mints like Ephesus and Ptolemaïs-Lebedus (q. v.). Head of Berenice II veiled, and rev. ΒΑΣΙΛΙΣΣΗΣ ΒΕΡΕΝΙΚΗΣ Cornucopiae filleted, symbol, Bee (Fig. 377). 258, when the heir to the throne, hitherto associated with his father in the govern- ment, married Berenice II, the only daughter of Magas, and resigned the co-regency in order to become ruler of the Cyrenaïca.
Before ancient Egypt started officially using coins as their official currency in 500 BC, the Egyptians used a system of value based on the weights of various metals like silver and copper. These metals were used to determine the value of other materials. The Ptolemaic kingdom coinage was struck in different standards as it used Phoenician weight (14.2 g) in creating it. The design of the Ptolemaic coinage followed contemporary Greek currencies. The coin had an eagle standing on a thunderbolt which was an ordinary symbol of the Ptolemaic dynasty. The kings and queens played a role as a medal- like a coin was created portraying Ptolemy I and his wife Berenice I. Sporadic letters are taken by Svoronos to be dates of the ‘Arsinoë era’, and the whole of the ΘΕΩΝ ΑΔΕΛΦΩΝ coins are believed by him to have been minted in the Cyrenaïca (Νομ. Πτολ.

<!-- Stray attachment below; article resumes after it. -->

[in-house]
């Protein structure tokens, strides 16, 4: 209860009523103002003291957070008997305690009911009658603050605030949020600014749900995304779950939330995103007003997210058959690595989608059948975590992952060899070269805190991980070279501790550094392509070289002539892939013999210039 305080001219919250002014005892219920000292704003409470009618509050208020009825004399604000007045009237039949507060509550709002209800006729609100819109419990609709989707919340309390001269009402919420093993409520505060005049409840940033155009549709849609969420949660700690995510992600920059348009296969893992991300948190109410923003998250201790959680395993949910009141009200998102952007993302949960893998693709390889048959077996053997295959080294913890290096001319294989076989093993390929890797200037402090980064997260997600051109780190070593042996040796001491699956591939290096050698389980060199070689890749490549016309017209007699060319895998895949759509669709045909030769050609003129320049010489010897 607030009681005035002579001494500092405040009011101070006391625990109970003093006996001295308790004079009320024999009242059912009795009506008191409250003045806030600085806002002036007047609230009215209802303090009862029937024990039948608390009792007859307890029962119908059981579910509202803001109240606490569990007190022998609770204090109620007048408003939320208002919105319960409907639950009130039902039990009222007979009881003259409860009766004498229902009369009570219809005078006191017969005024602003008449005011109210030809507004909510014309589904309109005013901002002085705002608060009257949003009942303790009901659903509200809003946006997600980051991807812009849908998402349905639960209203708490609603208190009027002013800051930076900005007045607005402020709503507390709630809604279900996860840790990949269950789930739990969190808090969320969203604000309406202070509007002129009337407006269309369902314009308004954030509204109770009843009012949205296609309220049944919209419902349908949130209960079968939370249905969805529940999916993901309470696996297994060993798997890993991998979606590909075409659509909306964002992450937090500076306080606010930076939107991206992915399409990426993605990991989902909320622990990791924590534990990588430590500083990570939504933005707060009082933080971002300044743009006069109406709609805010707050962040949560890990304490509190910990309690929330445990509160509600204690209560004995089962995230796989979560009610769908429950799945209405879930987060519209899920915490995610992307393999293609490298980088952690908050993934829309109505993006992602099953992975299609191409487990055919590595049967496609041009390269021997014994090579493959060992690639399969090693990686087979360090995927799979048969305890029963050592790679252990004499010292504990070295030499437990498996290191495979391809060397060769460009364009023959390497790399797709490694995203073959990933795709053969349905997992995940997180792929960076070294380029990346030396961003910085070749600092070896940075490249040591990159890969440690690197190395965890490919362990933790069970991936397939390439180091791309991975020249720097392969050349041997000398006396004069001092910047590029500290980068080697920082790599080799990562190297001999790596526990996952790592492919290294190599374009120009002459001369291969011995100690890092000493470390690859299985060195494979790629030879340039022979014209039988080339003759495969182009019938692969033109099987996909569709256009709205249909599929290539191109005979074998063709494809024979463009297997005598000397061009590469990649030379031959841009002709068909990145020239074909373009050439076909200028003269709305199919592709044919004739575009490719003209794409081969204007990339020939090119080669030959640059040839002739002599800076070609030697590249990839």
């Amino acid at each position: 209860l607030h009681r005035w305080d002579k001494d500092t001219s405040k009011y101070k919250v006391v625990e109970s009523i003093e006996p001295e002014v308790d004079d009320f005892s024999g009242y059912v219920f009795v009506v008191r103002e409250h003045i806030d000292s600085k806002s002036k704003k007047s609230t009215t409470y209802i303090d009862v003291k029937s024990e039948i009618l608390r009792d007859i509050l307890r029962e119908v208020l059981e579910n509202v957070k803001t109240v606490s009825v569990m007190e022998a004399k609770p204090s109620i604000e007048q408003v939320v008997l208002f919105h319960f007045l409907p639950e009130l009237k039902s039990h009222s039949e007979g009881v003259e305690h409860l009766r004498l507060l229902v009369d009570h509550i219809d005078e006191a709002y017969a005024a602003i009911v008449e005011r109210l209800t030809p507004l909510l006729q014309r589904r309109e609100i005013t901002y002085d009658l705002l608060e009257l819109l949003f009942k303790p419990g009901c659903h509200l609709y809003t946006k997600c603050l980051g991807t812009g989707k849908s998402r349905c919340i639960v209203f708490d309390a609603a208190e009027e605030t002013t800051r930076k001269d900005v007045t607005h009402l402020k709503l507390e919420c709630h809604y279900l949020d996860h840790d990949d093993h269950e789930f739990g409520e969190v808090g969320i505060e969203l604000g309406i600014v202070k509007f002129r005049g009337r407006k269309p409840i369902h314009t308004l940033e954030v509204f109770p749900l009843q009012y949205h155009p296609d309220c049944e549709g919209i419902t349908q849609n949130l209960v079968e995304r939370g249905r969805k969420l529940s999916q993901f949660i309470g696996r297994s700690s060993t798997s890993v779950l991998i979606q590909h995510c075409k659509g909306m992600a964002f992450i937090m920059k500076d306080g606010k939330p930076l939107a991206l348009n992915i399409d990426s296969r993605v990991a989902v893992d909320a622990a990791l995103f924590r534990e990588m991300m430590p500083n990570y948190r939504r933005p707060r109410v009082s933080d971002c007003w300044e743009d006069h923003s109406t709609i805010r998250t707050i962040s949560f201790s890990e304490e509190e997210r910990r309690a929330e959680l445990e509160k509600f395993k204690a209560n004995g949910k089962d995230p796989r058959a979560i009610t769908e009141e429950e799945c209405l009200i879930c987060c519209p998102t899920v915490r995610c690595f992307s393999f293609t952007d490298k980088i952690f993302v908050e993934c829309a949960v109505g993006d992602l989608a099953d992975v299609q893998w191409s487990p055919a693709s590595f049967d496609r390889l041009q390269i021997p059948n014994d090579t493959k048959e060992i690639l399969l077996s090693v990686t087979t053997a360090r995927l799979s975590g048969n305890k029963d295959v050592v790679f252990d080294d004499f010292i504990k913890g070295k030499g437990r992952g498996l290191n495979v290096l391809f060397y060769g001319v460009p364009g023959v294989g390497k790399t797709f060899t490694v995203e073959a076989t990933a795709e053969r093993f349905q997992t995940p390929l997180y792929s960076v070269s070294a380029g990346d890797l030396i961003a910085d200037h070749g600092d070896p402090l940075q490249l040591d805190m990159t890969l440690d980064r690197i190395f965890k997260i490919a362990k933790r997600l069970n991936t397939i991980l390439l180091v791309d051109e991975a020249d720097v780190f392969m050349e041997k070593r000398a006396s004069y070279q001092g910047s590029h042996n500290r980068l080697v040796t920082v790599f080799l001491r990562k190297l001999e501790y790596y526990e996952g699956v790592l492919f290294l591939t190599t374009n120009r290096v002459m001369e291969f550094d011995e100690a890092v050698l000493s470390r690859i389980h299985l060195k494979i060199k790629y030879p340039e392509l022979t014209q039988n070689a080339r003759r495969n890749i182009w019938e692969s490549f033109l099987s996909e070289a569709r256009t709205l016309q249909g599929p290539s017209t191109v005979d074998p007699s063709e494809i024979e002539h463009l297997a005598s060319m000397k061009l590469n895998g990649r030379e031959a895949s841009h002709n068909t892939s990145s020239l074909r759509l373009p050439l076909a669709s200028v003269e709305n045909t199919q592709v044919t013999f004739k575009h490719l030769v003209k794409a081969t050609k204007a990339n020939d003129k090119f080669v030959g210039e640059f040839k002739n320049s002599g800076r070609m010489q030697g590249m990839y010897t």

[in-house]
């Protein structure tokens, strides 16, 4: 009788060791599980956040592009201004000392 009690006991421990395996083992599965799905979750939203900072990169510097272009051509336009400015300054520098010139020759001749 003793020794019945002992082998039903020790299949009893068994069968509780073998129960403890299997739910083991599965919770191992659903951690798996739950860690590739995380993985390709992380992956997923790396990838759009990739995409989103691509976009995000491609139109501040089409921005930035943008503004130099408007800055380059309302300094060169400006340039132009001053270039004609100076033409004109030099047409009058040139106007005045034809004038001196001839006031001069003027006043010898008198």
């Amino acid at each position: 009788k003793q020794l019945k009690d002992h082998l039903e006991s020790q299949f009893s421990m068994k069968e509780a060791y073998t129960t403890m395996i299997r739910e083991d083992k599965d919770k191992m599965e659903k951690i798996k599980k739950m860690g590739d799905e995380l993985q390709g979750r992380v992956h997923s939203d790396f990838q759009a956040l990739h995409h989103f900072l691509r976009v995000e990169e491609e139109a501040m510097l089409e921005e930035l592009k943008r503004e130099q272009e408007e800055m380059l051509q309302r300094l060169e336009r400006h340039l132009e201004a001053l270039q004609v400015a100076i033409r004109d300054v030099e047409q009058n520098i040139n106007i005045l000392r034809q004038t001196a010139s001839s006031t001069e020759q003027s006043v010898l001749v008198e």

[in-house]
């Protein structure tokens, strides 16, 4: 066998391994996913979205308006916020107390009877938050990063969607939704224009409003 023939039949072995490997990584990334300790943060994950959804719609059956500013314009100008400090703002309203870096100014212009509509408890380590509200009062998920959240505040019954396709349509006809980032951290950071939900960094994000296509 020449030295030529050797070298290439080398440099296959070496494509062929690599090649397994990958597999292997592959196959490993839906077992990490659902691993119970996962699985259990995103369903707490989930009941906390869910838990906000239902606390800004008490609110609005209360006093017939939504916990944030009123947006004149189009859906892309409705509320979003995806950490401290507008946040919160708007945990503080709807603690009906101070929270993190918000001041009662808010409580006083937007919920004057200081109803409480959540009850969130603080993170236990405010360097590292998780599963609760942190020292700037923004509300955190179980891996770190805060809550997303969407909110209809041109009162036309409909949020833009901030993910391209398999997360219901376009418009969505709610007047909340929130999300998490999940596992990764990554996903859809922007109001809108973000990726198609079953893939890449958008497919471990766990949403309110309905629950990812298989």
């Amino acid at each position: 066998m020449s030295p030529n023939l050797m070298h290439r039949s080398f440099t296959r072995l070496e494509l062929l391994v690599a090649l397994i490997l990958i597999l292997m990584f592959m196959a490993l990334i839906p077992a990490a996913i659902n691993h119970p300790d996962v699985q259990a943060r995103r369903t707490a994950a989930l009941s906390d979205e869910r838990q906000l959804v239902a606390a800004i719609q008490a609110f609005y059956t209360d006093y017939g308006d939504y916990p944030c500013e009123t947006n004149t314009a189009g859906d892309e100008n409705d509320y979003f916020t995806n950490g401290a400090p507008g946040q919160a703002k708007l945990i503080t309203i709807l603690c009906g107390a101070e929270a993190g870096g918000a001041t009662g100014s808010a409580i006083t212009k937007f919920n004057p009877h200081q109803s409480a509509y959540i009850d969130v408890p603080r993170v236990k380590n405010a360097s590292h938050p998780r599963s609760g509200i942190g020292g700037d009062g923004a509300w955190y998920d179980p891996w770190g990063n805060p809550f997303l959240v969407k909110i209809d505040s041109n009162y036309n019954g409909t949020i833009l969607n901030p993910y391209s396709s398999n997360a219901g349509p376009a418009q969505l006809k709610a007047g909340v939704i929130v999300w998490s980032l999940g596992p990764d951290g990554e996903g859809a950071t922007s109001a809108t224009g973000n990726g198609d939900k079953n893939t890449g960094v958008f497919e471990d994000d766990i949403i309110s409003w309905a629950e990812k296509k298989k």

His coins were struck till the end of the Ptolemaic Period. millieme and holed, cupro-nickel 1, 2, 5 and 10 millieme coins. Silver 2, 5, 10 and 20 piastre coins continued to be issued, and a gold 1 pound coin was reintroduced. Between 1922 and 1923, the gold coinage was extended to include 20 and 50 piastre and 1 and 5 pound coins.
The coined money had a crucial impact on the domestic economy and the trade which expanded greatly in Roman times. Four bronze coins modelled on Ptolemy I issues, with eagle on reverse and the head of Zeus on the observe. Ptolemy I connected himself on the coins with the attributes of a deity.
The introduction of coined money began in the fifth century, as the ancient Egyptians imported pieces of silver and gold as they were used as a standardized weight rather than actual money. At the middle of the 4th century BC, the Mediterranean traders relayed more and more on coined money as a means of exchange, later on, the greek mercenaries demanded payment in coins.
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